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UKAS rejects ISO certification concerns

UK’s certification body says refreshed guidance is in place to cover the possibility of lapsed ISO certifications

The UK’s National Accreditation Service (UKAS) has responded to concerns that thousands of ISO data protection and compliance certifications are about to lapse because of delays and backlogs in the recertification process due to the Covid-19 coronavirus pandemic, saying that while it is true certifications may expire, provisions have been put in place to ensure continuity.

As previously reported, InfoSaaS, a supplier of security, data protection and business compliance services, had said that as the six-month “anniversary” of the UK’s lockdown approaches, thousands of businesses were at risk of having their certifications lapse because UKAS only provided for a six-month delay.

But UKAS said this was not accurate because, back in April, it had published a new policy on accreditation and conformity assessment during the pandemic, Technical Policy Statement (TPS) 73, which reflects the International Accreditation Forum (IAF) advice on certification. This has superseded the provisions of the guidance highlighted by InfoSaaS, TPS 62, which UKAS published four years ago.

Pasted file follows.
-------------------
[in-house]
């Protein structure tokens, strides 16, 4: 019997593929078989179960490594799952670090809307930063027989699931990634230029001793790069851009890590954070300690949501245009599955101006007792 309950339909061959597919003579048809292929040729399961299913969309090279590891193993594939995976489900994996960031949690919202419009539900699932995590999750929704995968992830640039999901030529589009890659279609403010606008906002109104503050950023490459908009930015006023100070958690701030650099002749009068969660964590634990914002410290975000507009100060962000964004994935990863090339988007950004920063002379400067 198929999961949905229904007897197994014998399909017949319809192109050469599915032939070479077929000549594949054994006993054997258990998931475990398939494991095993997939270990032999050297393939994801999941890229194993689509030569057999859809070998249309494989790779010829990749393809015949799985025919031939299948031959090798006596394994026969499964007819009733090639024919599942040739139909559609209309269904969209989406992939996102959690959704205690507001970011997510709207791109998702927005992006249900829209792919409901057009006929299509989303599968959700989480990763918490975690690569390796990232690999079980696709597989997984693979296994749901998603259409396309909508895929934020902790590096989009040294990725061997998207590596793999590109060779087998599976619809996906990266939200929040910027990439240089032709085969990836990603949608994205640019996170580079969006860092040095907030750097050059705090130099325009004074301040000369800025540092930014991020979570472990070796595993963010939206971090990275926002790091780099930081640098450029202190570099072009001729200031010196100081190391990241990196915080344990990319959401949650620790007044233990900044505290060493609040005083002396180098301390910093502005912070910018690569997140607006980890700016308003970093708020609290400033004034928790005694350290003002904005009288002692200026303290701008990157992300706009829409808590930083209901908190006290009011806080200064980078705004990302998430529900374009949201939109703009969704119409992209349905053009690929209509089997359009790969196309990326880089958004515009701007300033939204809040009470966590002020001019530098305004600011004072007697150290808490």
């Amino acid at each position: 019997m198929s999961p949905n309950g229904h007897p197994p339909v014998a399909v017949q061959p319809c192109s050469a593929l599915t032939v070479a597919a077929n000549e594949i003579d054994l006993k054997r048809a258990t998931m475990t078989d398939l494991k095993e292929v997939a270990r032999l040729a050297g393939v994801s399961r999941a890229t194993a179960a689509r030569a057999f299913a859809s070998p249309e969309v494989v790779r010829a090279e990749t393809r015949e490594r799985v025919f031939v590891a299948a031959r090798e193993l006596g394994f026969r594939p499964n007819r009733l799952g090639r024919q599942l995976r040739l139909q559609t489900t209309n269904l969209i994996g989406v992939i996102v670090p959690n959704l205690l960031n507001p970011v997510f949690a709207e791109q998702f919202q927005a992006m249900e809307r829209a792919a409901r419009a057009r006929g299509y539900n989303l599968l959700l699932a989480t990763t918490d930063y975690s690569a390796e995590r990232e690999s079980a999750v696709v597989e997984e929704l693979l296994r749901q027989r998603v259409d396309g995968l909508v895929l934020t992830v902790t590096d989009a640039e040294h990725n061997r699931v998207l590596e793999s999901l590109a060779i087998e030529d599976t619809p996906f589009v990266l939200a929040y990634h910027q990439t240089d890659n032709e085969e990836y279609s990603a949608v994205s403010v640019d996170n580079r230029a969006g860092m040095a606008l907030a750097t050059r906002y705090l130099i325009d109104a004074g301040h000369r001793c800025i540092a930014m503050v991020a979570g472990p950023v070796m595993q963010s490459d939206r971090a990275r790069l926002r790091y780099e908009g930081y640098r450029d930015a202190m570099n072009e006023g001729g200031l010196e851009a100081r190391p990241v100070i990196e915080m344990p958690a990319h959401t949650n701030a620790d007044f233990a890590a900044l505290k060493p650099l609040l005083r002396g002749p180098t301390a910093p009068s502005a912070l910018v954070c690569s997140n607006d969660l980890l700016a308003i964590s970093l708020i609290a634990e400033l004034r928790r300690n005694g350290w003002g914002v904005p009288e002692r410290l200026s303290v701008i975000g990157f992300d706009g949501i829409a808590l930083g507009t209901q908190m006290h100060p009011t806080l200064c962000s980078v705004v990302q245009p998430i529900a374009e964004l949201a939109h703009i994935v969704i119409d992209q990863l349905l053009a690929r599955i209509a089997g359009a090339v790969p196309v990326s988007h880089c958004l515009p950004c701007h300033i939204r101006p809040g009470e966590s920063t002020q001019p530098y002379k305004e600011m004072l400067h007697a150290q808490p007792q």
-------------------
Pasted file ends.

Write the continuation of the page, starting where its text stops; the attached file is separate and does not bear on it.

It is correct that before the pandemic, under TPS 62 recertification, audit visits – which must happen every three years – could be delayed by up to six months due to extraordinary events or circumstances.

However, clause 4.6 of the refreshed guidance states: “Given the unprecedented nature of the coronavirus outbreak, and the uncertainty over the potential impact this will have on the imposed time restrictions relating to travel and social contact, it is anticipated that six months may not provide sufficient opportunities for certification bodies to conclude recertification audits.

“As a consequence, UKAS policy for this outbreak is that the decision on recertification must be made within three months of the lifting of restrictions (eg, travel) that were preventing the on-site audit taking place. However, if this timeframe exceeds 12 months, then the certificate should be withdrawn, and a new initial audit will be required.”

InfoSaaS co-founder Peter Rossi told Computer Weekly that while TPS 73 introduced some leeway, he remained concerned that the clock was still ticking on audit extensions, given that the maximum extension is 12 months.

“We may, as far as anyone knows, still be in the early stage of the pandemic,” he said. “Spanish flu caused disruption for over two years – business operations that are still disrupted now could yet worsen. As a result, even with the provisions of TPS 73, certifications could eventually begin to lapse.”

Rossi said he believed it was important that the potential for disruption was discussed and understood well in advance. “I would like to make it absolutely clear that we point no finger of blame at anyone for the situation, certainly not UKAS, and we welcome their clarity,” he added. 

The full TPS 73 guidance on recertification can be downloaded here.

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